\'A literal single quote
\"A literal double quote
\{A literal opening brace
\}A literal closing brace
\\A literal backslash
\rA carriage return character
\nA line-feed character
\tA tab character
\xnnThe unicode character U+nn
\unnnnThe unicode character U+nnnn
\UnnnnnnnnThe unicode character U+nnnnnnnn

Note that these characters do not always have to be escaped. For instance, braces only need to be escaped in var-string literals, double-quotes don't need to be escaped in character literals, and single-quotes only need to be escaped in character literals.

String Literals

String literals are an arbitrary number of UTF-8 characters and escape sequences surrounded by double quotes ". All the same escape sequences that apply in character literals apply in string literals. In the event of an empty string literal "", the data is of length 0 which is perfectly allowed. Strings are otherwise stored as plain UTF-8 data.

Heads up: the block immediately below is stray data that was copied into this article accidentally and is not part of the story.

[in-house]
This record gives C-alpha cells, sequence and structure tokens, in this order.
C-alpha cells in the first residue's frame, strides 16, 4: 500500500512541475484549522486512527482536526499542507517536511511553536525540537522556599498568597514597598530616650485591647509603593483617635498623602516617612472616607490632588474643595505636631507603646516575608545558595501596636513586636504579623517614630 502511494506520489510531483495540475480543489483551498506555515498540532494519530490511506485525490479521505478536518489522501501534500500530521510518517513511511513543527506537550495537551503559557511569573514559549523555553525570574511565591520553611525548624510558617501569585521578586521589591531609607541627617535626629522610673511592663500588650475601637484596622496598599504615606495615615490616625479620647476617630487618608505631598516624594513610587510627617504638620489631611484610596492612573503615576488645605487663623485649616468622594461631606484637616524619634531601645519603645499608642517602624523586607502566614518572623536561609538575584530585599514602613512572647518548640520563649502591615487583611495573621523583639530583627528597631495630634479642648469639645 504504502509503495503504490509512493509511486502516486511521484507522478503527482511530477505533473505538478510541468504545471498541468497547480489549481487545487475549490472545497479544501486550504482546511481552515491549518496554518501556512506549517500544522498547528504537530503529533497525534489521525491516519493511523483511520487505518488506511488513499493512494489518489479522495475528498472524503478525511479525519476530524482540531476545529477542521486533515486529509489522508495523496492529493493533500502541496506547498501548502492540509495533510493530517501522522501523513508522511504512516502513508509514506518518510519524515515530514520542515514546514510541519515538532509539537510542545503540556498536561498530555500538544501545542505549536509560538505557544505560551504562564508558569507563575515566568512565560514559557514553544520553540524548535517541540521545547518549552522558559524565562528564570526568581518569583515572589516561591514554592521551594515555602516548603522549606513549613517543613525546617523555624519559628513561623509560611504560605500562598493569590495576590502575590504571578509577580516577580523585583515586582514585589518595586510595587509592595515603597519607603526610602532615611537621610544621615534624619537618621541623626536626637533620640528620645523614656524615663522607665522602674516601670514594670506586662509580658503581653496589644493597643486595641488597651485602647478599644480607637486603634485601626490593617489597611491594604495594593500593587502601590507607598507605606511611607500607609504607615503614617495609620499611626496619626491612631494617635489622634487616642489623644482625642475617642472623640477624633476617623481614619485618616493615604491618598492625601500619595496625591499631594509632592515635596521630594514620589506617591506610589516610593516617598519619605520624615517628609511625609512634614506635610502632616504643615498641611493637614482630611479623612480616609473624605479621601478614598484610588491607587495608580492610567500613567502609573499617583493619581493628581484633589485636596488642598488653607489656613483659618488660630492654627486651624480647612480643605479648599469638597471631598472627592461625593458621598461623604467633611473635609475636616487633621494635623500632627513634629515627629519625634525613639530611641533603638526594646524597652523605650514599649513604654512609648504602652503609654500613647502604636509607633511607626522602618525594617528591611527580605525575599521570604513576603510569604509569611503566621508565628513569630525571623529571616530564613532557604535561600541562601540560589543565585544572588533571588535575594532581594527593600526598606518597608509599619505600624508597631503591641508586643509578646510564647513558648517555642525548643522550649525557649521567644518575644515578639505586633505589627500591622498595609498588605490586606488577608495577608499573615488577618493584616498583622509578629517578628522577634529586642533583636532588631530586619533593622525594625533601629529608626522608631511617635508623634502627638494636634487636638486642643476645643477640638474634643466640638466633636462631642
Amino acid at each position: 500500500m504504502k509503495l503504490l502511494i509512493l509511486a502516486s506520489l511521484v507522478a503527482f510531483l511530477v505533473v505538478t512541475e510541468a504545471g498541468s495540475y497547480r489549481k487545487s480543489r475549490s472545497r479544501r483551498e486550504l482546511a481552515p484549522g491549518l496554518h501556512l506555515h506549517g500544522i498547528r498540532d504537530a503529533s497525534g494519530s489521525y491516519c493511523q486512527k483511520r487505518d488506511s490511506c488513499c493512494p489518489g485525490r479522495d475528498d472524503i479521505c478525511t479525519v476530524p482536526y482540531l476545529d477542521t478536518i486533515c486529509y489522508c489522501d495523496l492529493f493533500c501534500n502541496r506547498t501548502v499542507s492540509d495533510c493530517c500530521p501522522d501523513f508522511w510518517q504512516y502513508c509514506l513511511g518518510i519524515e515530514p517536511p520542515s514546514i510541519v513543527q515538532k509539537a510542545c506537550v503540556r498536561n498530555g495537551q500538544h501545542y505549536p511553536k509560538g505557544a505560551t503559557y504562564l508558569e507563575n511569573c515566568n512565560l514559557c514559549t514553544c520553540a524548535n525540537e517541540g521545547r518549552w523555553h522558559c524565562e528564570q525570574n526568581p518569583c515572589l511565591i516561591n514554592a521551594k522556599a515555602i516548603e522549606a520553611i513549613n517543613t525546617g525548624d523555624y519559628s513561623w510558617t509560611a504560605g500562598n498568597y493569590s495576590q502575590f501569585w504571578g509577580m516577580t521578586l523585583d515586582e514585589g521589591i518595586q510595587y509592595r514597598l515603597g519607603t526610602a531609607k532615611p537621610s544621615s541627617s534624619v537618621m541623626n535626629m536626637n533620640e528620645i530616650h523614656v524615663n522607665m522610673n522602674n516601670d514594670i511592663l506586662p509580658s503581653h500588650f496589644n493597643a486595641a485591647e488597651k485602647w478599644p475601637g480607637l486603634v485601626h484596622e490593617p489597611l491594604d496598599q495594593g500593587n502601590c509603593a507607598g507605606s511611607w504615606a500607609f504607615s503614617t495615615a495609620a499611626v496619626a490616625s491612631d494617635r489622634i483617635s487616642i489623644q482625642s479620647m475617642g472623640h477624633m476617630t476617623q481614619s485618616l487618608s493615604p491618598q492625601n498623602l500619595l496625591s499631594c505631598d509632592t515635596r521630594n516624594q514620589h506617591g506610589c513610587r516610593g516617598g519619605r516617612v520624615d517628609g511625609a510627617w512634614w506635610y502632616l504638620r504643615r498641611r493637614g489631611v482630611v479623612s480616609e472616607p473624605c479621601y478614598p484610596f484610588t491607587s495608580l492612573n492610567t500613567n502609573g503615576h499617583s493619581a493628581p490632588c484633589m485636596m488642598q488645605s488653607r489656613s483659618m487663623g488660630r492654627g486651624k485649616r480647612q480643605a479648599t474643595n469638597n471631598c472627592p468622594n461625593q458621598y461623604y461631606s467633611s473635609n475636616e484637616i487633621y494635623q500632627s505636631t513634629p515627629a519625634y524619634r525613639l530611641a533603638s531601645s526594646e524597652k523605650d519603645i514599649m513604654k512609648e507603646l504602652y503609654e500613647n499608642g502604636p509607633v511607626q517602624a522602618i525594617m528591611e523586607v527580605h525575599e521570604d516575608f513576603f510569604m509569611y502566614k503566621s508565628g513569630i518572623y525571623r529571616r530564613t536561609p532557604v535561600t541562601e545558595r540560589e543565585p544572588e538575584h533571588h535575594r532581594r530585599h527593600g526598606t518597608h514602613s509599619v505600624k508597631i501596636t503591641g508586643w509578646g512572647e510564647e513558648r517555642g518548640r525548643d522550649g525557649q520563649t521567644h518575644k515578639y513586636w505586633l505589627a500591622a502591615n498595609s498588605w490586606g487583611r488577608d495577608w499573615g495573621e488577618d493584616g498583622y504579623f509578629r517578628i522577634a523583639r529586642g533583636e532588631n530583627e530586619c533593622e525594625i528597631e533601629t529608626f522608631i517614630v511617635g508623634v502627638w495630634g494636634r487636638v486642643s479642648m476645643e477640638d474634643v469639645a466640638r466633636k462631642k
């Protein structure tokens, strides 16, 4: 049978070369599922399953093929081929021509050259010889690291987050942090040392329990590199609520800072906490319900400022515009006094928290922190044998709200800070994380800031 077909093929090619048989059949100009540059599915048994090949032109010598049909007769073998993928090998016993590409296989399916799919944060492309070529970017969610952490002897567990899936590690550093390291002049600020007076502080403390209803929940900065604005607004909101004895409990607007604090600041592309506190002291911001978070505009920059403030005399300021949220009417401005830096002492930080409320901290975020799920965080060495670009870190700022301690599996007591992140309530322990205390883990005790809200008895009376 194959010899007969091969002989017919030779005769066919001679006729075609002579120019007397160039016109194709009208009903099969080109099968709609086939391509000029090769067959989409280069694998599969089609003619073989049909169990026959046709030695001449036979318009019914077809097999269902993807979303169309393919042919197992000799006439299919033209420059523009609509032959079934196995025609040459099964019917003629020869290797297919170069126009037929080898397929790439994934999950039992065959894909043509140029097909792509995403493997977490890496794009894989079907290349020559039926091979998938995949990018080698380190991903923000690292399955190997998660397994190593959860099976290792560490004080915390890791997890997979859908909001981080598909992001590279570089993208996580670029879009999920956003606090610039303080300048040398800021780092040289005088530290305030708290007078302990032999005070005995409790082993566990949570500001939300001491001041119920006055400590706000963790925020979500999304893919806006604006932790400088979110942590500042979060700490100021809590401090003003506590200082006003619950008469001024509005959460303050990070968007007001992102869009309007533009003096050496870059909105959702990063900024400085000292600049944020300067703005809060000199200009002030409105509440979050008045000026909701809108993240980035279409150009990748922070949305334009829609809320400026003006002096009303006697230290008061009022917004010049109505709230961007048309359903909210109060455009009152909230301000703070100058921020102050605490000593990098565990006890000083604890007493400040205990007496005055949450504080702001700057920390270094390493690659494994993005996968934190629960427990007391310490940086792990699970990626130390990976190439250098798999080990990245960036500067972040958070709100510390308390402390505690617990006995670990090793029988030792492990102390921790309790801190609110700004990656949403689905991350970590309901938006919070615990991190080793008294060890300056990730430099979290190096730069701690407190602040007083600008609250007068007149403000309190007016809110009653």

Hex-string Literals

Hexstrings to bytes are what strings are to characters. A hexstring literal is intended to provide a clean means of representing larger amounts of raw data in code. They start with x" and may contain any combination of hex digits and whitespace (but may only span a single line). The only restraint is that there is an even number of hex digits in the string as it must represent a whole number of bytes.

Var-string Literals

Often, we may want a string literal that has within it the values of variables. It is simple to break the string up into sections and concatenate it to the variables we wish to include, but this takes space and isn't as immediately understood as having the variables or even whole expressions placed directly in the string. That is the purpose of the varstring. A var-string is started with v" and ends with ", but may contain any number of expressions within braces, which get interpolated into the string intuitively. Here is an example: